Blog: Was $338 million Powerball winner really a 'deadbeat dad'?

9:30 PM, Apr 2, 2013   |    comments
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It's unfair but some so-called "deadbeat Dads" don't deserve the title and I heard from one of them after writing a previous blog "'Deadbeat Dads' give the name Dad a bad name."

Touched by his letter, I had been doing some research when I saw that the latest Powerball winner Pedro Quezada owed $29,000 in back child support.

He took the cash option and pocketed $152 million, more than enough to pay it back, which he promptly did in court on Monday. His payments went back to 2009 and he had made one in 2011 but not enough.

Know that Powerball officials said they would have paid out the child support payments before handing over the $152 million anyway.

When he was in court, Quezada's attorney said Quezada will "do what's right for his children." It's not known which three of Quezada's five children, who range in age from 5 to 23 years old, are covered under the payments.

Quezada lived in the United States for 26 years since his family moved in the 1980s from the Dominican city of Jarabacoa. Neighbors said the Quezada family suffered bad luck in recent years. Thieves broke into their apartment in 2011 and a fire almost destroyed their bodega in 2009.

He was well behind in his payments but winning millions in the lottery isn't something that happens regularly so it's left to nearly everyone else to come up the money by working.

Now, when I wrote the previous blog, I used Cuyahoga County court documents to look at lists of fathers who owed child support. When I tried to find out the individual circumstances as to why the fathers weren't making payments, I was told that the information was "unavailable."

The father that wrote me said he didn't want to be called a "deadbeat Dad" because he wanted to make the payments because he wanted to take the proper care of his children. He said when he went through his divorce, he asked to pay even  more than he was required to pay.

He wanted to help his soon-to-be-ex-wife stay in their house so the children could remain there. He had the best of intentions and a good job but after a few years, a client went bankrupt and left him with unpaid invoices.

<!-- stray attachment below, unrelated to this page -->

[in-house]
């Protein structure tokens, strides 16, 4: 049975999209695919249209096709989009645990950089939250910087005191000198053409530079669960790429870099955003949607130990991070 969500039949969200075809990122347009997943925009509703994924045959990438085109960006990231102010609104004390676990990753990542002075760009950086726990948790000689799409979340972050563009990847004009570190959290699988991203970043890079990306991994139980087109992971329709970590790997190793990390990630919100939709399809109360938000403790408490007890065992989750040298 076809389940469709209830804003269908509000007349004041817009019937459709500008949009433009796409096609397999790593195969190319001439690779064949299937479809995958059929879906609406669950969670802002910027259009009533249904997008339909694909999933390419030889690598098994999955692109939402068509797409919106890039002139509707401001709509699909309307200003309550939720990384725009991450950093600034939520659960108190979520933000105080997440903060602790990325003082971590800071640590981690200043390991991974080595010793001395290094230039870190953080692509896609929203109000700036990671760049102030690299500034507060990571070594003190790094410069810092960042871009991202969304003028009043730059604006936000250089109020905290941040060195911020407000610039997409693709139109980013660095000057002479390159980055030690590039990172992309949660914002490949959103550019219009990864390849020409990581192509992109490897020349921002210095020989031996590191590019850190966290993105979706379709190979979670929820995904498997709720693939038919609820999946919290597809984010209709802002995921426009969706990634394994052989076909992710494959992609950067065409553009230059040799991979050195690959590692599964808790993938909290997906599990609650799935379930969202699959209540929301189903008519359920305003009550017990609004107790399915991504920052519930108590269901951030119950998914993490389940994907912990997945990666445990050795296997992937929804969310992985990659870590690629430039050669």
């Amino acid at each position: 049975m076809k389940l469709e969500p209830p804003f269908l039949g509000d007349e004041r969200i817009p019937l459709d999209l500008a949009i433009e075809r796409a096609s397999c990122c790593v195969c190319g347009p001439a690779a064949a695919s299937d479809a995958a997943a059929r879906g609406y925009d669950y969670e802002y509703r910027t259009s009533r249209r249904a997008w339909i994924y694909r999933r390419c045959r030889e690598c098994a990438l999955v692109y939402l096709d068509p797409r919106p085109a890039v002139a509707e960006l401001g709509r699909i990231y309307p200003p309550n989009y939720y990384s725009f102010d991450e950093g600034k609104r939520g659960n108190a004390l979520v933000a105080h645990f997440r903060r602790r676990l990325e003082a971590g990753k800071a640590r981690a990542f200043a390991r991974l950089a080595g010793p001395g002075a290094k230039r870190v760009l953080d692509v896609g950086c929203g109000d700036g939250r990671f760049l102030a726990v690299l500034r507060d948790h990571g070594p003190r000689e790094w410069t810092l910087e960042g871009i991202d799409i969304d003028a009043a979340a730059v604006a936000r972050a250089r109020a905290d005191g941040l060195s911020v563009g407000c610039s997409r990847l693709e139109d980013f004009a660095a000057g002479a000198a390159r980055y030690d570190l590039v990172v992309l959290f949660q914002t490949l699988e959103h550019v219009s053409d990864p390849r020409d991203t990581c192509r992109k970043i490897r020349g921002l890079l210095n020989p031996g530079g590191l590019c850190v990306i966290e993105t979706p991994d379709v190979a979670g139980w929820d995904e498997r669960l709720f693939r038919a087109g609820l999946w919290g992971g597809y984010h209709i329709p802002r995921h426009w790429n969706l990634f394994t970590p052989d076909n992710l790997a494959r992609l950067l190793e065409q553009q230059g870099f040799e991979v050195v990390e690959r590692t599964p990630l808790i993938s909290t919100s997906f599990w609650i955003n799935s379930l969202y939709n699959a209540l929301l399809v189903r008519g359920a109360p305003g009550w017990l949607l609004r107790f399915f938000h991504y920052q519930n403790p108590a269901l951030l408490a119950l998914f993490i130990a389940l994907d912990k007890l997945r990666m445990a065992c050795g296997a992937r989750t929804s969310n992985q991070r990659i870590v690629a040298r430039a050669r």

He also wrote that he had been in an accident and couldn't work, his roommate kicked him out and he has been living with family ever since.

He asked me to make it clear that he wanted and wants to support his children and is behind on his payments only because he is not making enough money to even support himself.

He said the courts won't help him (he can't afford an attorney) and reduce the payments and he often goes without necessities just to save money to make the payments.

"So I, along with quite a few other fathers, are trapped in a system because we cannot pay and we cannot afford an attorney to straighten it out," he wrote. "I am awaiting the final step...where they will jail me for non-support. Then I will truly have nothing, as I will lose the client base that I am working with for my income."

"I will come out of jail with nothing...I am about to lose what little I have left."

He also wrote, "I have heard that several fathers have taken their own lives as a result of this system." He ended with "Death or Jail. Tough call. Please do a little investigative work before you lump everyone into one category."

He signed it "An Anonymous Desperate Father."

I have no way of getting in touch with him, although he says he reads the WKYC website so "...that is how you can get in touch with me."

I can only say that I hope he will accept my apology for making a sweeping generalization. Not all fathers that don't make child support payments are "deadbeats" and I know that now.

I hope that he realizes that if he takes his own life, his children will grow up without him. There's always hope and public defender services.

Try the Legal Aid Society of Cleveland website to get help for free. It covers five counties in Northeast Ohio.

You can also call that covers seven Northeast Ohio counties.

Please get help. Every life is precious.


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